The Speaker of the House of Representatives of the Joint Governmental Working Committee of Congress, Unilaterally orders state universities to suspend policies that put LGBTQ students in protected classes in a federal lawsuit.
In a letter to Brian Noland, president of East Tennessee State University, Rep. John Reagan said a federal court had ordered the U.S. Department of Education to implement guidance from the Biden administration, so Tennessee colleges and universities could I have notified the university of possible violations. State law if guidelines are followed.
An Oakridge Republican told the president of East Tennessee that “your institution is responsible for any publication that states or implies that LGBTQI+ students are a protected class under Title IX.” We advise you to immediately cancel and/or delete your articles, policies, and website entries.
Noland has been asked to notify Ragan’s office about completing the “necessary actions” by September 2nd.
ETSU spokeswoman Jess Vodden said Monday that the university’s legal team is reviewing the letter and has not yet responded.
State law requires universities to submit policy changes to the Joint Government Steering Committee by July 1 of each year. Ragan’s letter asks the university to submit a policy change, but also asks it to withdraw its policy on federal guidance.
Chris Sanders, executive director of the Tennessee Equality Project, an LGBTQ advocacy group, acknowledged on Monday that Biden’s rule was temporarily put on hold, but noted that Ragan does not have the authority to “micromanage” the university. did.
“It’s not his job for Rep. Ragan to tell one of our public universities what to do. His job is to make state law,” Sanders said. “It’s no surprise he holds that view. He makes it clear in the legislation. We know he’s biased against his LGBT community.”
Tennessee Attorney General Herbert Slaeterry has also filed a lawsuit in federal court in East Tennessee, leading a group of state attorneys general nationwide to rescind federal guidance.
East Tennessee U.S. District Judge Charles Atchley said in late July that federal guidance restricting transgender athletics and the use of restrooms that match a student’s gender identity would “continue to enforce state law for plaintiffs.” Directly interfere with and threaten the state’s capacity,” the order reportedly issued.
With Slattery’s involvement, Sanders may be trying to gain support among legislators, fending off legislation designed to make the position of Attorney General a legislative appointment rather than the Tennessee Supreme Court. Slattery is set to step down and will be replaced by Jonathan Scumeti on Thursday.
In the letter, Ragan said the federal government had “advised” universities that LGBTQ students may receive protection or withdraw funding under Title 9 of the federal law. increase. The guidance forced universities to adopt new policies in haste, Ragan argues.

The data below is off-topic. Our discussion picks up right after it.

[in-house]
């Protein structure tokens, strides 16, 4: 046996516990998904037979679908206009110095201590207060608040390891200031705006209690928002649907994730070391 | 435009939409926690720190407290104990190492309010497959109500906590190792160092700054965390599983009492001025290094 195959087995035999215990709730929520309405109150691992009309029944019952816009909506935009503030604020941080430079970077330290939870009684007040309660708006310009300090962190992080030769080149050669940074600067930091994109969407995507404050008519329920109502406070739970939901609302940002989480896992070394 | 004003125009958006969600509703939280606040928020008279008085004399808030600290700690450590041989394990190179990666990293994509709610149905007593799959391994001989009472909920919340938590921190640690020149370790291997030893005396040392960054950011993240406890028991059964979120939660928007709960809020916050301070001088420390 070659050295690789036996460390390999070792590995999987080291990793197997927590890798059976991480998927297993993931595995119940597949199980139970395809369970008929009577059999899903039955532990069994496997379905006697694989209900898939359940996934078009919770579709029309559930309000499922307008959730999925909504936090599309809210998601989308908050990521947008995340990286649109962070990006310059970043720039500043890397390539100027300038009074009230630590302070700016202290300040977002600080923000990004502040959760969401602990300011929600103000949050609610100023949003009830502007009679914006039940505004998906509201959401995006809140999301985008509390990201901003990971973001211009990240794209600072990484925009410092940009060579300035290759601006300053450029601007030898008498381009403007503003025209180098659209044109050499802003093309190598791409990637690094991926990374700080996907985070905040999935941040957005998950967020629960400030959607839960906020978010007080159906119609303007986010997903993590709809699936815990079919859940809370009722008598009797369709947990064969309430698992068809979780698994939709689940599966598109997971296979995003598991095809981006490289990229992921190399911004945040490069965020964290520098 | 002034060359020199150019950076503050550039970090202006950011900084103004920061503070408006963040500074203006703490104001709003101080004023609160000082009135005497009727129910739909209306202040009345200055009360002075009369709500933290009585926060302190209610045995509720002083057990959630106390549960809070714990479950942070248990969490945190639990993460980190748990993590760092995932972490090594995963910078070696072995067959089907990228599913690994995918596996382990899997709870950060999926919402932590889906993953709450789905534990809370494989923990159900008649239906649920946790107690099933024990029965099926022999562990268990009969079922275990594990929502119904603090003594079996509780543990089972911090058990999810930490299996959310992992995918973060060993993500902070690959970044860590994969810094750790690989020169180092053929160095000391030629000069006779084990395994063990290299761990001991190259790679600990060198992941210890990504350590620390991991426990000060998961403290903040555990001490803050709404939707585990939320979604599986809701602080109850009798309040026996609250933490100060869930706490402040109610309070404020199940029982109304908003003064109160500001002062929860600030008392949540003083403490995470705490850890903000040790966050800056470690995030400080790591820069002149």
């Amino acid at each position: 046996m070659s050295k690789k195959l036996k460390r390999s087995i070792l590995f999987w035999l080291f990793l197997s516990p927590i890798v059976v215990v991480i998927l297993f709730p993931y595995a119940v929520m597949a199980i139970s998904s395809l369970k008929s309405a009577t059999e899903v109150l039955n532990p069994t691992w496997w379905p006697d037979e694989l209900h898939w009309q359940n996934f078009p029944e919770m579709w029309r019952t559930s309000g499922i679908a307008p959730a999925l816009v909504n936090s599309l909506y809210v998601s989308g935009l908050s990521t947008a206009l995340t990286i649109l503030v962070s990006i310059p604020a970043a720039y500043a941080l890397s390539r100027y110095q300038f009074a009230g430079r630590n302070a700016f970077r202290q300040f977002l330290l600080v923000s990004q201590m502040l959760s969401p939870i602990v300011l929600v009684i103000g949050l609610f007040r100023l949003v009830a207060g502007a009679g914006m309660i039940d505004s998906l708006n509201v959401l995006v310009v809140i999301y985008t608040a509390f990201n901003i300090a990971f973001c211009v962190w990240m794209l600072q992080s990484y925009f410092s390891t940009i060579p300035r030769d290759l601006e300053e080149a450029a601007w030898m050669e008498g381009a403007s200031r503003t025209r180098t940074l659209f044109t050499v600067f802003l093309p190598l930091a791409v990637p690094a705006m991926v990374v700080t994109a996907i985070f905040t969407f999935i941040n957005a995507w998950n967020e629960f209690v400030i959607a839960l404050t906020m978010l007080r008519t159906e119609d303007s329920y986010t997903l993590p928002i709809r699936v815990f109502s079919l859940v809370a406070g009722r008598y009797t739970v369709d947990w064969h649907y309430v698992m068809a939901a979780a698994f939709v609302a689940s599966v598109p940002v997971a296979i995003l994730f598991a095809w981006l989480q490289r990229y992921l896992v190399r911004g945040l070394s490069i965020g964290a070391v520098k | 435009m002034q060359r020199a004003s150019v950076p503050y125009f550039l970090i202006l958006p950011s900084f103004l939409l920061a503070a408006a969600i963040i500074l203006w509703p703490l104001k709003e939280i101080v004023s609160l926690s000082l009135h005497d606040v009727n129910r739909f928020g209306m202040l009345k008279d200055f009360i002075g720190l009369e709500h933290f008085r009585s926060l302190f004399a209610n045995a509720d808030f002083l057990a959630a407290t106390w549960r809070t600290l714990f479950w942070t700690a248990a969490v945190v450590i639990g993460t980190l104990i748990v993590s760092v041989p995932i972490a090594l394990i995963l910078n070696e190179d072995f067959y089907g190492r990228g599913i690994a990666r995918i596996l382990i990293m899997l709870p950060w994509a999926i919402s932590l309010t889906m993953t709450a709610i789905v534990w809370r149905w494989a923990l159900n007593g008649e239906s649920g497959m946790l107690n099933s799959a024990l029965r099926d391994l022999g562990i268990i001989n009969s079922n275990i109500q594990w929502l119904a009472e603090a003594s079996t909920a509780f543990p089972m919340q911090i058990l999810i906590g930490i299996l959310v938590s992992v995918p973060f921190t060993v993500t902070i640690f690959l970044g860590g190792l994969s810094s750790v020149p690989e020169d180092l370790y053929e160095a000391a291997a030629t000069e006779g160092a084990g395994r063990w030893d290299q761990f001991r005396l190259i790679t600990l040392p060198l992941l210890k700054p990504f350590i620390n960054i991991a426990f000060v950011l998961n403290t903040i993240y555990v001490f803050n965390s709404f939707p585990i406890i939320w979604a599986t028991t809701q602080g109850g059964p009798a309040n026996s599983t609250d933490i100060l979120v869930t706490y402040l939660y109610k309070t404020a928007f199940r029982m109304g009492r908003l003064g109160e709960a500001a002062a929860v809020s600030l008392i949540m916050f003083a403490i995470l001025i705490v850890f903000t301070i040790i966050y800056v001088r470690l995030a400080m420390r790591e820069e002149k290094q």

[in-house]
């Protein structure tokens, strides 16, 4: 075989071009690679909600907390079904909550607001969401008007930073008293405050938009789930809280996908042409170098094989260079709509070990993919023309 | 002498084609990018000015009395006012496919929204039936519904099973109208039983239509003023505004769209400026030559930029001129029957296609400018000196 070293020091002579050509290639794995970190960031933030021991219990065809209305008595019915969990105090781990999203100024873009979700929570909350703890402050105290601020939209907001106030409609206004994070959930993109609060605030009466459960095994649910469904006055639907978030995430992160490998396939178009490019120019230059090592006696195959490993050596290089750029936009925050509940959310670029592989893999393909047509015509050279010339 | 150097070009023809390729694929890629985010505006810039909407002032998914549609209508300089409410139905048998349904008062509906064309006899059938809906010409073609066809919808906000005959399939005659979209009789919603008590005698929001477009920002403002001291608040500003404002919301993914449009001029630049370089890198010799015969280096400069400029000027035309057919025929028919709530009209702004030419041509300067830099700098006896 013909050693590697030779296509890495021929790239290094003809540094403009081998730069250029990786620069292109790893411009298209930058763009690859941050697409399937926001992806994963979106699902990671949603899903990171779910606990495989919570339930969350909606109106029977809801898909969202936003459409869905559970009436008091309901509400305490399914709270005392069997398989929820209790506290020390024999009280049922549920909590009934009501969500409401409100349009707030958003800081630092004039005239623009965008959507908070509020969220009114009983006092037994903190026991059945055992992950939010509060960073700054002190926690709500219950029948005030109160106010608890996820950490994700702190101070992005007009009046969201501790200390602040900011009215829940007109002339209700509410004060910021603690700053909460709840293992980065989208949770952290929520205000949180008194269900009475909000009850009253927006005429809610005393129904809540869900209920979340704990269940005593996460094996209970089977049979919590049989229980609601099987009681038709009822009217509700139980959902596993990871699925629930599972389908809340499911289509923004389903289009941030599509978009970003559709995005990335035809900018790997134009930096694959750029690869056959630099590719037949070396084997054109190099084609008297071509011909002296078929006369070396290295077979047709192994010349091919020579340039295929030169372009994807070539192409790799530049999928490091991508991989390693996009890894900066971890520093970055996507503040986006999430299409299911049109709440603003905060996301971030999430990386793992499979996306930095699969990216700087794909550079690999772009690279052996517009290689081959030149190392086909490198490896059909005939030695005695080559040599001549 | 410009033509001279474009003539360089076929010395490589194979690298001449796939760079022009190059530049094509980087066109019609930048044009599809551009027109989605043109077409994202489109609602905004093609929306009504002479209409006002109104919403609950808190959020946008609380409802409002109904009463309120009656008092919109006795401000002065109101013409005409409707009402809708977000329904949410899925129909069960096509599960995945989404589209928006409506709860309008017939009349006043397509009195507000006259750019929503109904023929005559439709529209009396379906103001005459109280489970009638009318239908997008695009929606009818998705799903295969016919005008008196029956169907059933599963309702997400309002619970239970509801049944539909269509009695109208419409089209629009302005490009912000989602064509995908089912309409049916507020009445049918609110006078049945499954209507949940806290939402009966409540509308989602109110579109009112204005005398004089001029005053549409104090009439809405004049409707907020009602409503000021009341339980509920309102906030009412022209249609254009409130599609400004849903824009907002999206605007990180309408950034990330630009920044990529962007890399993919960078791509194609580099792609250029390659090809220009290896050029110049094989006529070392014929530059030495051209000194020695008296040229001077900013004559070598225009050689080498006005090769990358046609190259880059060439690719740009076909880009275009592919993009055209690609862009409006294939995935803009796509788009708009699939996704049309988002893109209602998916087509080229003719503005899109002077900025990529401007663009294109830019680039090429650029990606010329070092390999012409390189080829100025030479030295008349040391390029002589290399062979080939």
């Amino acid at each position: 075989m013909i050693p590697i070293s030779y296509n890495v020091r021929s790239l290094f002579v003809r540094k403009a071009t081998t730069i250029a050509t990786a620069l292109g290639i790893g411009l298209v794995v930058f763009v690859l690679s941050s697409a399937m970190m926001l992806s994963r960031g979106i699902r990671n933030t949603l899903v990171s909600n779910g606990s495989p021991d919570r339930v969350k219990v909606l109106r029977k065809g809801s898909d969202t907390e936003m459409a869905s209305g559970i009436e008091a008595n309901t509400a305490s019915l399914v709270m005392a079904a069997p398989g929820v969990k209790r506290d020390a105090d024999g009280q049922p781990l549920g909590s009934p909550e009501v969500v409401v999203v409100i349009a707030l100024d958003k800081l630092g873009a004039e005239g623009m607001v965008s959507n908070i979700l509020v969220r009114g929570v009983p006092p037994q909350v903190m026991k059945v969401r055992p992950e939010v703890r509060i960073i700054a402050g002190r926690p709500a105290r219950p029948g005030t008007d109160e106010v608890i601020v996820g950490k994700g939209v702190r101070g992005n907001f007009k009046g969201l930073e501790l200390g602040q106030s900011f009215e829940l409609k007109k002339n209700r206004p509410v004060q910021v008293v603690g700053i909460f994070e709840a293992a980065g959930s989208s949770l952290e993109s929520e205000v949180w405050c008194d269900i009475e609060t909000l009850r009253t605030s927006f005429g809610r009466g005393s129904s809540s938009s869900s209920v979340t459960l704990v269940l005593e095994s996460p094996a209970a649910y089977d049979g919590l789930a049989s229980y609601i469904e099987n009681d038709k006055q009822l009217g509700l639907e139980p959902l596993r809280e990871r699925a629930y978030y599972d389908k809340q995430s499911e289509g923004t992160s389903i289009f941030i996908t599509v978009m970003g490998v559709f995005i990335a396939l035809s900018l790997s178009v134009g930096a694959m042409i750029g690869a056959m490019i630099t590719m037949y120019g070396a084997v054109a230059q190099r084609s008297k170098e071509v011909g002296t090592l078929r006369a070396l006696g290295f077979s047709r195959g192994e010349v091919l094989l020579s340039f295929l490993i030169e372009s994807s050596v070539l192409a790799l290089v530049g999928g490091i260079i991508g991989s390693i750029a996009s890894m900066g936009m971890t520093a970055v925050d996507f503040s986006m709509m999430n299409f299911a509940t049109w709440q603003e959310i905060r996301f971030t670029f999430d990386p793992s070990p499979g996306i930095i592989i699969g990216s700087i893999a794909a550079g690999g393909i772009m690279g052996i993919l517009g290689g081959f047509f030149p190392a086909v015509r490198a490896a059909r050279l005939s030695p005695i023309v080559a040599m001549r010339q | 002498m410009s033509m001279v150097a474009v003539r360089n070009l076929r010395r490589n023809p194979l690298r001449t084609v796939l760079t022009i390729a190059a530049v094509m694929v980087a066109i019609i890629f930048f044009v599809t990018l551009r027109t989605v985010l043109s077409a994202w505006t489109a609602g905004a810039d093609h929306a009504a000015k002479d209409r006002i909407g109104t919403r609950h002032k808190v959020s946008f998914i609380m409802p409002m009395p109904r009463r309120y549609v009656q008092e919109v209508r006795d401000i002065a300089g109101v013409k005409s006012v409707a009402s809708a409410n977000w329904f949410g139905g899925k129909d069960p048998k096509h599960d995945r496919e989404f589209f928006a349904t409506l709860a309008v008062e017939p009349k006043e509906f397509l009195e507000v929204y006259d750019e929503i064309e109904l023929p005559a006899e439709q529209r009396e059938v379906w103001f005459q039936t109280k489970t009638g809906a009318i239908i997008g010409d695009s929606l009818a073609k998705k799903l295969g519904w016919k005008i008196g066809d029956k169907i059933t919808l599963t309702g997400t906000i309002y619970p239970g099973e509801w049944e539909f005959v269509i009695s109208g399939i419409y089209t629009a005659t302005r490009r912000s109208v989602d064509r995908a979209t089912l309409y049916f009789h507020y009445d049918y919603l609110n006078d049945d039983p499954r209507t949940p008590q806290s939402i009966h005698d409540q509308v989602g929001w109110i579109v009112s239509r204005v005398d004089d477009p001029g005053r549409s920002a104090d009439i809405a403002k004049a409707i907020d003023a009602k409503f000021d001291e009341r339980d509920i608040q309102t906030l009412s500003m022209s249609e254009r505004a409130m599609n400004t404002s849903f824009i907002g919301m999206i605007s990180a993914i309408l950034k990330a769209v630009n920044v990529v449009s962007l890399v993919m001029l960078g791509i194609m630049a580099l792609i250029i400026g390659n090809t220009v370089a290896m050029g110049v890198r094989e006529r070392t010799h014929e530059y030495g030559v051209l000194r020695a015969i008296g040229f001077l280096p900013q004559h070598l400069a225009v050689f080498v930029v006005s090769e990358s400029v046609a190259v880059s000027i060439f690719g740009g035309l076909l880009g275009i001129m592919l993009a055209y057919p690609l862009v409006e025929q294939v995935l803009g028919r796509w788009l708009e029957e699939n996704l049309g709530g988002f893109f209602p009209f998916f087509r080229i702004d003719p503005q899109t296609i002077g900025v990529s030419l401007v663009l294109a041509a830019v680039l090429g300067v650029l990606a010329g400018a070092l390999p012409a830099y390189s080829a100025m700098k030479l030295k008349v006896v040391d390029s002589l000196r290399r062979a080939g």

However, a federal court ruled that the U.S. Department of Education could not enforce its guidance, so the Tennessee colleges could not be penalized for ignoring the letter, and unless a superior court lifted the injunction, they would not be allowed to do so. The situation continues, says Ragan’s letter. .
“As a result, no college or university publication, policy or website has any legal authority or requirement to state or imply that LGBTQI+ is a protected class under Title IX. The changes related to the June 23, 2021 letter from the Department are not appropriate.In fact, based on the court’s ruling, such conduct could be construed as violating state law.” Ragan’s letter states:
Rep. Vincent Dixie, chairman of the House Democratic Caucus, lashed out at Ragan’s letter.
It’s not his job for Congressman Reagan to tell one of our public universities what to do. His job is to make state laws. It’s not surprising that he holds that view. He makes that clear in his legislation. I know he is prejudiced against his LGBT community.
– Chris Sanders, Tennessee Equality Project
“For some reason, I think it’s ridiculous that Reagan has a personal vendetta against the LGBTQ community,” Dixie said. “…if the federal government says this is a given and this is the law of the country, we must comply. Tennessee is not our country. We are states within the United States.”
Dixie pointed out that even though the federal court has suspended the rules, the case has not been resolved and it is too early to write to the university.
The Tennessee Attorney General’s Office declined to comment on Monday. hastily ignored procedural requirements and issued an “interpretation” of the federal antidiscrimination law that went well beyond statutory text and regulation. Requirements, Case Laws, and Constitutional Permits. ”
The state said the U.S. Supreme Court decision in Bostock v. Clayton County, which the Biden administration cited to make its order, said the court decided to fire an employee “simply for being gay or transgender.” It was a “narrow decision” on the point. constitutes discrimination “on the basis of sex” under Title VII of the Civil Rights Act of 1964. It alleges that the federal government misinterpreted Title IX’s prohibition of discrimination “on the basis of sex” to include sexual orientation or gender identity. “Explicitly authorize gender segregation based on biological sex. …”
The application alleges that the Department of Education mixed that misinterpretation by issuing further guidance in a “fact sheet” that likewise ignores the plain text of Title IX. If you prevent a student from joining an athletic team or using a student’s gender-identified restroom, or if a student’s peers refuse to use a student’s preferred pronouns, the Department of Education warned that it could launch an investigation. I’m here. ”